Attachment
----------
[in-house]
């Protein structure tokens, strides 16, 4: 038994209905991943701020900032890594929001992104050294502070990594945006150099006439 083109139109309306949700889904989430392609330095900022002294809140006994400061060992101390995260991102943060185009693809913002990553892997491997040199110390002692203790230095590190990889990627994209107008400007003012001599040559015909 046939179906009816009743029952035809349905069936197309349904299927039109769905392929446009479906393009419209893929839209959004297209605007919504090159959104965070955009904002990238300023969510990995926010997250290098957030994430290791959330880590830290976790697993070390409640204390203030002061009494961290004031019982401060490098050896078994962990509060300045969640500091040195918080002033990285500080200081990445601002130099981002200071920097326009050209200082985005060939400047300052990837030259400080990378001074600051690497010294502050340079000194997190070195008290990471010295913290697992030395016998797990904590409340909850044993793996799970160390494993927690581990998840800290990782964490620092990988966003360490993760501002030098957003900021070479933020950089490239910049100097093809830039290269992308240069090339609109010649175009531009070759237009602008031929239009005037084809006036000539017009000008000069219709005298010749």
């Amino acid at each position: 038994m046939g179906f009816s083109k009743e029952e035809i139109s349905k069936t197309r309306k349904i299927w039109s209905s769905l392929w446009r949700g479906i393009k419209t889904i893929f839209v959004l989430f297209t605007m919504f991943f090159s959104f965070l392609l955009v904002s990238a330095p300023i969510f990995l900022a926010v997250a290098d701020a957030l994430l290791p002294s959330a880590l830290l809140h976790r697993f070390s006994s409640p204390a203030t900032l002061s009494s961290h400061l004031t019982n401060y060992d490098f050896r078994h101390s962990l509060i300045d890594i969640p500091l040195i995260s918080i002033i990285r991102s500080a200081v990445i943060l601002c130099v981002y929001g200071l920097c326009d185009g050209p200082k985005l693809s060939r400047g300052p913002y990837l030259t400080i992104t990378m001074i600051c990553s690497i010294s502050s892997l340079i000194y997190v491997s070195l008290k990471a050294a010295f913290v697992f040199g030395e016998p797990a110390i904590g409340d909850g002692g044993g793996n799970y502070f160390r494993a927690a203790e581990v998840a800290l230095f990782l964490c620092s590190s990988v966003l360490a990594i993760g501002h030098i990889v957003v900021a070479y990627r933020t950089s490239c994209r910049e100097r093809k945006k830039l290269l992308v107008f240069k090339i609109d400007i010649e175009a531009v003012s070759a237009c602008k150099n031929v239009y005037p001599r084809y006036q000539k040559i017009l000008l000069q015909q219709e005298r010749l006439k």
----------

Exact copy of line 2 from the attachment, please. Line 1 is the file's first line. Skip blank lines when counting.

């Protein structure tokens, strides 16, 4: 038994209905991943701020900032890594929001992104050294502070990594945006150099006439 083109139109309306949700889904989430392609330095900022002294809140006994400061060992101390995260991102943060185009693809913002990553892997491997040199110390002692203790230095590190990889990627994209107008400007003012001599040559015909 046939179906009816009743029952035809349905069936197309349904299927039109769905392929446009479906393009419209893929839209959004297209605007919504090159959104965070955009904002990238300023969510990995926010997250290098957030994430290791959330880590830290976790697993070390409640204390203030002061009494961290004031019982401060490098050896078994962990509060300045969640500091040195918080002033990285500080200081990445601002130099981002200071920097326009050209200082985005060939400047300052990837030259400080990378001074600051690497010294502050340079000194997190070195008290990471010295913290697992030395016998797990904590409340909850044993793996799970160390494993927690581990998840800290990782964490620092990988966003360490993760501002030098957003900021070479933020950089490239910049100097093809830039290269992308240069090339609109010649175009531009070759237009602008031929239009005037084809006036000539017009000008000069219709005298010749």